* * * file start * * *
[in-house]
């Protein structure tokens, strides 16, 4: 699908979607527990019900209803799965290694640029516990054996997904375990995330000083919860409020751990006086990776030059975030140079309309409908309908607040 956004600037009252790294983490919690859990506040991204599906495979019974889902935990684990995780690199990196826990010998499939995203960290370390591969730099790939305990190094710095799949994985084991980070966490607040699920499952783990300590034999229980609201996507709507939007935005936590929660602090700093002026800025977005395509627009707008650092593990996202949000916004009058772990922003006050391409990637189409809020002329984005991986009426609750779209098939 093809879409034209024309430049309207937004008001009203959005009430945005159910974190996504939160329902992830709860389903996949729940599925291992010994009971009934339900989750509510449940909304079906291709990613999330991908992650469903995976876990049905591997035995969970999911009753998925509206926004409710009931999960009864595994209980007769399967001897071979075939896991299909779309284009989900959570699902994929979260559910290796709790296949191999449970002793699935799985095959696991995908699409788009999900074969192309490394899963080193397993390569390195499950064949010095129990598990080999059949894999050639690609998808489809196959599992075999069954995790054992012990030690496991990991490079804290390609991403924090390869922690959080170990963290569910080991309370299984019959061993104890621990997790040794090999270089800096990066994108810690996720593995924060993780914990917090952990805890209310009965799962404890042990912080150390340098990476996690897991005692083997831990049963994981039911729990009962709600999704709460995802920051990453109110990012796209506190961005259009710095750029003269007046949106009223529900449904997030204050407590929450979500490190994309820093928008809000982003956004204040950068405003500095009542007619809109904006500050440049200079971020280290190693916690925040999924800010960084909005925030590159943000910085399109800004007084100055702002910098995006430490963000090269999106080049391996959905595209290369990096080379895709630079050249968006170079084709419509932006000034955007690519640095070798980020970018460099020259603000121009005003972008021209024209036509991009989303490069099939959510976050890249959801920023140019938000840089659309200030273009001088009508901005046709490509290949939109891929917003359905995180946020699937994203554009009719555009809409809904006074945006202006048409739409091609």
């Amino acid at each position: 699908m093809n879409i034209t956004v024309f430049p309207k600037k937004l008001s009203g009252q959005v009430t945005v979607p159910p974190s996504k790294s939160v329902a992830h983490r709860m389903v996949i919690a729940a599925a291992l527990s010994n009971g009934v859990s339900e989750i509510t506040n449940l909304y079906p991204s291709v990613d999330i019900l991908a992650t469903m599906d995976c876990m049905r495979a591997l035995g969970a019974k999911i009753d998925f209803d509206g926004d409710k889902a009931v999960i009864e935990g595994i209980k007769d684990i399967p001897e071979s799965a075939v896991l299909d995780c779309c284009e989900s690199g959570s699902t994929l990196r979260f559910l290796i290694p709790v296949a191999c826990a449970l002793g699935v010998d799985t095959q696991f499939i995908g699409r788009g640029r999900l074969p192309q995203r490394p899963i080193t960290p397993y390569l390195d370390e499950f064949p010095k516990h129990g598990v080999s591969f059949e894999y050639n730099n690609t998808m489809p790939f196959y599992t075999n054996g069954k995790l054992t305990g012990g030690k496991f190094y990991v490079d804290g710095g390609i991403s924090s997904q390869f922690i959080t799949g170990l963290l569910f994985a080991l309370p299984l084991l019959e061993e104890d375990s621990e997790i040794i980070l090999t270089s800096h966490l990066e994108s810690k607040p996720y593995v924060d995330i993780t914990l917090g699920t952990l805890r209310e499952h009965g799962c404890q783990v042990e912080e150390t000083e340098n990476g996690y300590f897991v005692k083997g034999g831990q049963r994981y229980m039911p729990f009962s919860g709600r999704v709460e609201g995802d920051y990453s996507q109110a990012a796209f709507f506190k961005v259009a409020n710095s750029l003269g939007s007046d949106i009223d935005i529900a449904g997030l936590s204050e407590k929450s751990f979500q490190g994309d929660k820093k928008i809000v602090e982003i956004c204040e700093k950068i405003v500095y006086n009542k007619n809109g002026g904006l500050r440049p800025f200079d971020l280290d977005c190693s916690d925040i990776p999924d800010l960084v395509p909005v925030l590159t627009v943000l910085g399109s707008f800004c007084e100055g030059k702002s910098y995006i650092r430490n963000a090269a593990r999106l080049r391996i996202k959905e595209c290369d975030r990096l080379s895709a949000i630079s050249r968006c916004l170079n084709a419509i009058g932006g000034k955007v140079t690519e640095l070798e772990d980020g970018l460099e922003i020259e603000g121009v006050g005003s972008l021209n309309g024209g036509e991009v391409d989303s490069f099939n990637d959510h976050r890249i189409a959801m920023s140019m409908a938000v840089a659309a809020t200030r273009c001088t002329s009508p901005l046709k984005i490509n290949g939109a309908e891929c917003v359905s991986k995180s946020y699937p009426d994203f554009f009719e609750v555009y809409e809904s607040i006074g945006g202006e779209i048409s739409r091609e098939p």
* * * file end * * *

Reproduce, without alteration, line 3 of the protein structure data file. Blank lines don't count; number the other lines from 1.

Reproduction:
């Amino acid at each position: 699908m093809n879409i034209t956004v024309f430049p309207k600037k937004l008001s009203g009252q959005v009430t945005v979607p159910p974190s996504k790294s939160v329902a992830h983490r709860m389903v996949i919690a729940a599925a291992l527990s010994n009971g009934v859990s339900e989750i509510t506040n449940l909304y079906p991204s291709v990613d999330i019900l991908a992650t469903m599906d995976c876990m049905r495979a591997l035995g969970a019974k999911i009753d998925f209803d509206g926004d409710k889902a009931v999960i009864e935990g595994i209980k007769d684990i399967p001897e071979s799965a075939v896991l299909d995780c779309c284009e989900s690199g959570s699902t994929l990196r979260f559910l290796i290694p709790v296949a191999c826990a449970l002793g699935v010998d799985t095959q696991f499939i995908g699409r788009g640029r999900l074969p192309q995203r490394p899963i080193t960290p397993y390569l390195d370390e499950f064949p010095k516990h129990g598990v080999s591969f059949e894999y050639n730099n690609t998808m489809p790939f196959y599992t075999n054996g069954k995790l054992t305990g012990g030690k496991f190094y990991v490079d804290g710095g390609i991403s924090s997904q390869f922690i959080t799949g170990l963290l569910f994985a080991l309370p299984l084991l019959e061993e104890d375990s621990e997790i040794i980070l090999t270089s800096h966490l990066e994108s810690k607040p996720y593995v924060d995330i993780t914990l917090g699920t952990l805890r209310e499952h009965g799962c404890q783990v042990e912080e150390t000083e340098n990476g996690y300590f897991v005692k083997g034999g831990q049963r994981y229980m039911p729990f009962s919860g709600r999704v709460e609201g995802d920051y990453s996507q109110a990012a796209f709507f506190k961005v259009a409020n710095s750029l003269g939007s007046d949106i009223d935005i529900a449904g997030l936590s204050e407590k929450s751990f979500q490190g994309d929660k820093k928008i809000v602090e982003i956004c204040e700093k950068i405003v500095y006086n009542k007619n809109g002026g904006l500050r440049p800025f200079d971020l280290d977005c190693s916690d925040i990776p999924d800010l960084v395509p909005v925030l590159t627009v943000l910085g399109s707008f800004c007084e100055g030059k702002s910098y995006i650092r430490n963000a090269a593990r999106l080049r391996i996202k959905e595209c290369d975030r990096l080379s895709a949000i630079s050249r968006c916004l170079n084709a419509i009058g932006g000034k955007v140079t690519e640095l070798e772990d980020g970018l460099e922003i020259e603000g121009v006050g005003s972008l021209n309309g024209g036509e991009v391409d989303s490069f099939n990637d959510h976050r890249i189409a959801m920023s140019m409908a938000v840089a659309a809020t200030r273009c001088t002329s009508p901005l046709k984005i490509n290949g939109a309908e891929c917003v359905s991986k995180s946020y699937p009426d994203f554009f009719e609750v555009y809409e809904s607040i006074g945006g202006e779209i048409s739409r091609e098939p």